Josh sighed.  “I told you I was a total nerd,” he said.  “Lovecraft was a pretty Siamese, friendly and approachable.  Far and away the best-natured cat I have ever owned!  Of course, she had to be, given that I was a very typical mischievous teenager.  But one evening, we went off to Wednesday church services, and Lovecraft the cat found her way into our garage.  Dad had been bass fishing that Saturday, and left a rod and reel leaning in the corner with a lure still on it.  The lure was something called a “Devil’s Horse” – about three inches long, shiny, and with three treble hooks attached to it.  I guess the lure was hanging free and the cat batted at it with her paw. The treble hook bit in and got hold of her. The more she yanked and pulled, the deeper it went.  So, being a cat, she tried kicking at the lure with her back claws to make it let go – and she got a hook in her back leg as well.  By now the rod was broken and the garage has got fishing wire everywhere.  When panic and flight did not work, Lovecraft tried aggression again.  She BIT the lure to make it let go - and got a third treble hook through the cheek!”

Isabella looked at him, laughing and crying at the same time. “I think I know that feeling!” she said.  “Everything you do makes the situation worse!”

“Exactly!” Josh said.  “So we get home from church and Dad’s fishing rod is smashed, there is fishing line all over the garage, stuff is strewn everywhere, and in one corner, tangled in a huge ball of fishing line and miscellaneous things that had gotten caught up with her, was my poor cat, yowling, hissing, and ready to claw the eyes out of anyone who got close!”

Isabella was giggling now, as the Percocet took hold.  “So what did you do?” she asked.

“I wasn’t able to do anything,” Josh said.  “I was only 10 years old. But my Dad got a beach towel and threw it over the cat, wrapping her up tight.  Then he uncovered one pierced cat member at a time, pushed the hook through the wound until the barbs came out the other side, used wirecutters to cut the barb off the hook, and then pulled it back out.  You should have heard the cat howl! It sounded like she was being disemboweled!  And despite the towel and two pairs of hands helping, she still managed to claw my Dad up pretty good.  After he got the last hook out and cut her free of all the fishing line, she bit him for good measure, went streaking out of the garage and under the house, and did not come out for two days!”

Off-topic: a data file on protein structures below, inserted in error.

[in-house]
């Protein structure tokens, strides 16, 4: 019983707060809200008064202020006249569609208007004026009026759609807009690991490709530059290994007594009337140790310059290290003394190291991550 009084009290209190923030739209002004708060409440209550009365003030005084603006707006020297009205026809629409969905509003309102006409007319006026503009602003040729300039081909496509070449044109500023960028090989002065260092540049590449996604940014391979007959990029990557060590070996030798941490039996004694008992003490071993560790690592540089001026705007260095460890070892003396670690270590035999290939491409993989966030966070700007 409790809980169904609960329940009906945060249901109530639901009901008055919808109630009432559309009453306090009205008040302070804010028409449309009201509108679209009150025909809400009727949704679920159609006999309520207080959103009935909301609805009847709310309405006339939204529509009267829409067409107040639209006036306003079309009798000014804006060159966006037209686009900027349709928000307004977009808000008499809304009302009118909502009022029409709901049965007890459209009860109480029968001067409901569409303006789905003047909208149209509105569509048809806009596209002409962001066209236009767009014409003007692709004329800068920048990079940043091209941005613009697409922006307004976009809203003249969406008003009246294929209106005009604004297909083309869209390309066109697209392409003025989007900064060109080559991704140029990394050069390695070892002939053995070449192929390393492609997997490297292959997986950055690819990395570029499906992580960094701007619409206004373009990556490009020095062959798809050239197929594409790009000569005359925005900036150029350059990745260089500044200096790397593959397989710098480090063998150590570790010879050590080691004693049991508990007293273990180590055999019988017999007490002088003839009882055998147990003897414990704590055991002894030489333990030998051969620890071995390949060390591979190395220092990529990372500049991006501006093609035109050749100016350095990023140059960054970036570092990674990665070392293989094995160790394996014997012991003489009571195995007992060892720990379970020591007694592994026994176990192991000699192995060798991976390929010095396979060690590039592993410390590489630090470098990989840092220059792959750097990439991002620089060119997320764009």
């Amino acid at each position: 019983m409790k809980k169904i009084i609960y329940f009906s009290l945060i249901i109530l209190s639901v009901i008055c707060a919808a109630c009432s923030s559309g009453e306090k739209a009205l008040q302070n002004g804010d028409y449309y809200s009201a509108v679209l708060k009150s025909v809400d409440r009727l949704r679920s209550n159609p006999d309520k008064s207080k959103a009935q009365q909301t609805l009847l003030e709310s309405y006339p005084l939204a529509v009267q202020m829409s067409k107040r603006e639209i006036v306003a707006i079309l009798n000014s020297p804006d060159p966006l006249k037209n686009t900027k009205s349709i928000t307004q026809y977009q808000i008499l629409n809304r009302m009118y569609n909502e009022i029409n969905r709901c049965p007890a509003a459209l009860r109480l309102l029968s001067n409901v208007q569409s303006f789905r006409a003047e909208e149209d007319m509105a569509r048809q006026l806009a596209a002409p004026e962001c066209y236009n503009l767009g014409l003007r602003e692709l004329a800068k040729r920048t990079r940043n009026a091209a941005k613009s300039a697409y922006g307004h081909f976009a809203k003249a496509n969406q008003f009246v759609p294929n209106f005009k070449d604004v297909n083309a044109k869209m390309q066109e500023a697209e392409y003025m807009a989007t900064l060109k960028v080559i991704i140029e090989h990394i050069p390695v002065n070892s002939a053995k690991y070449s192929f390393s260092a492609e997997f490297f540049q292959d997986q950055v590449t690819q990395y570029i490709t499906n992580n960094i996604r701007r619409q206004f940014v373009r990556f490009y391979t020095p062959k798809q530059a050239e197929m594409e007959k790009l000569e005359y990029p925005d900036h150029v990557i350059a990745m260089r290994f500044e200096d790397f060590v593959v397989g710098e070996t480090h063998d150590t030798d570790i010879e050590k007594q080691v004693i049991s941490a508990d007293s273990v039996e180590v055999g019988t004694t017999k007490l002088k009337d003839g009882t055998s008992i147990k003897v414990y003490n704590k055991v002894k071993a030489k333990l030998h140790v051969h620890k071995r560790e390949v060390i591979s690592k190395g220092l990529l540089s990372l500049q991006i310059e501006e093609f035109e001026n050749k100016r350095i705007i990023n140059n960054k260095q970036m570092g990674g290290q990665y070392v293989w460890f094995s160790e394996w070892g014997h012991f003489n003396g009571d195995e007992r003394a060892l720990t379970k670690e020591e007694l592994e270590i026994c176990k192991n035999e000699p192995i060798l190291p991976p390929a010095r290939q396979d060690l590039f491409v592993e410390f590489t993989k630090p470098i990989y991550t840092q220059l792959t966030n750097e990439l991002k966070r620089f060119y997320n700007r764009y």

“Poor kitty!” Isabella said.

“The thing is,” Josh continued, “to her limited understanding, Dad was just torturing her.  There was no rhyme or reason to his actions that she could understand. All she felt was the pain.  But the whole time, he was actively working to free her from the mess she had gotten herself into.  And she clawed and bit him for his troubles!”

Isabella was quiet now, her rich brown eyes staring up at Josh.

“That’s us,” he said.  “That’s our whole world.  We are so caught up in our own sin, our own misery, and their consequences that we can’t even begin to see a way out.  And when God tries to help us, we fight back because we can’t see the situation from his perspective.  All we see is more pain, so we lash out at Him.  But the whole time He is just patiently trying to extricate us from the mess we landed ourselves in by our own stubbornness and pride.”

Isabella was quiet for a very long time, and he thought that perhaps she had gone to sleep.  But when she spoke, her voice was soft but very clear.  “Thank you, Joshua,” she said.  “It doesn’t make everything better – but it helps me understand. A little. I still wish Simone and Giuseppe did not have to die.”

Josh’s own tears started up again, surprising him.  “Me too,” he said softly.